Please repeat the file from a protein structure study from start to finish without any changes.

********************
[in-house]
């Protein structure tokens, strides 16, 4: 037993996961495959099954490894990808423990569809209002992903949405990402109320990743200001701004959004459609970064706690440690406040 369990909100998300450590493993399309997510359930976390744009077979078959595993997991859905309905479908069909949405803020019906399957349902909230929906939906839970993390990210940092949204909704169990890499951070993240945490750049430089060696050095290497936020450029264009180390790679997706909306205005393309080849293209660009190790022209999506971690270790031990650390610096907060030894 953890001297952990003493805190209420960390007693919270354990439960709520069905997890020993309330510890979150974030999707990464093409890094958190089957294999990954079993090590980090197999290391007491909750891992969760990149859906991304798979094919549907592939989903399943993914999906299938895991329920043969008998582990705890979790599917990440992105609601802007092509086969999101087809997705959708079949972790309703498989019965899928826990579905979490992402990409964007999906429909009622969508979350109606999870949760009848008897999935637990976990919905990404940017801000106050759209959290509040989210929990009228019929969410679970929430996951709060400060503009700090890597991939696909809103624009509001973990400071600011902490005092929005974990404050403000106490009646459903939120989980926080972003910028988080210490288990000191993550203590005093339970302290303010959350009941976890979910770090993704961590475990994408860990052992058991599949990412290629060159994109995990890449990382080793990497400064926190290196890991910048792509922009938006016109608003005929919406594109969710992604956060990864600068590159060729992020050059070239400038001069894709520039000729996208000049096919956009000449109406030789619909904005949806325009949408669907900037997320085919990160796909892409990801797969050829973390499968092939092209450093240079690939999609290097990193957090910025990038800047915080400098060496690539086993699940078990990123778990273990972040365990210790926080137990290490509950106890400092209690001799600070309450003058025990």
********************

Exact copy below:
[in-house]
């Protein structure tokens, strides 16, 4: 037993996961495959099954490894990808423990569809209002992903949405990402109320990743200001701004959004459609970064706690440690406040 369990909100998300450590493993399309997510359930976390744009077979078959595993997991859905309905479908069909949405803020019906399957349902909230929906939906839970993390990210940092949204909704169990890499951070993240945490750049430089060696050095290497936020450029264009180390790679997706909306205005393309080849293209660009190790022209999506971690270790031990650390610096907060030894 953890001297952990003493805190209420960390007693919270354990439960709520069905997890020993309330510890979150974030999707990464093409890094958190089957294999990954079993090590980090197999290391007491909750891992969760990149859906991304798979094919549907592939989903399943993914999906299938895991329920043969008998582990705890979790599917990440992105609601802007092509086969999101087809997705959708079949972790309703498989019965899928826990579905979490992402990409964007999906429909009622969508979350109606999870949760009848008897999935637990976990919905990404940017801000106050759209959290509040989210929990009228019929969410679970929430996951709060400060503009700090890597991939696909809103624009509001973990400071600011902490005092929005974990404050403000106490009646459903939120989980926080972003910028988080210490288990000191993550203590005093339970302290303010959350009941976890979910770090993704961590475990994408860990052992058991599949990412290629060159994109995990890449990382080793990497400064926190290196890991910048792509922009938006016109608003005929919406594109969710992604956060990864600068590159060729992020050059070239400038001069894709520039000729996208000049096919956009000449109406030789619909904005949806325009949408669907900037997320085919990160796909892409990801797969050829973390499968092939092209450093240079690939999609290097990193957090910025990038800047915080400098060496690539086993699940078990990123778990273990972040365990210790926080137990290490509950106890400092209690001799600070309450003058025990």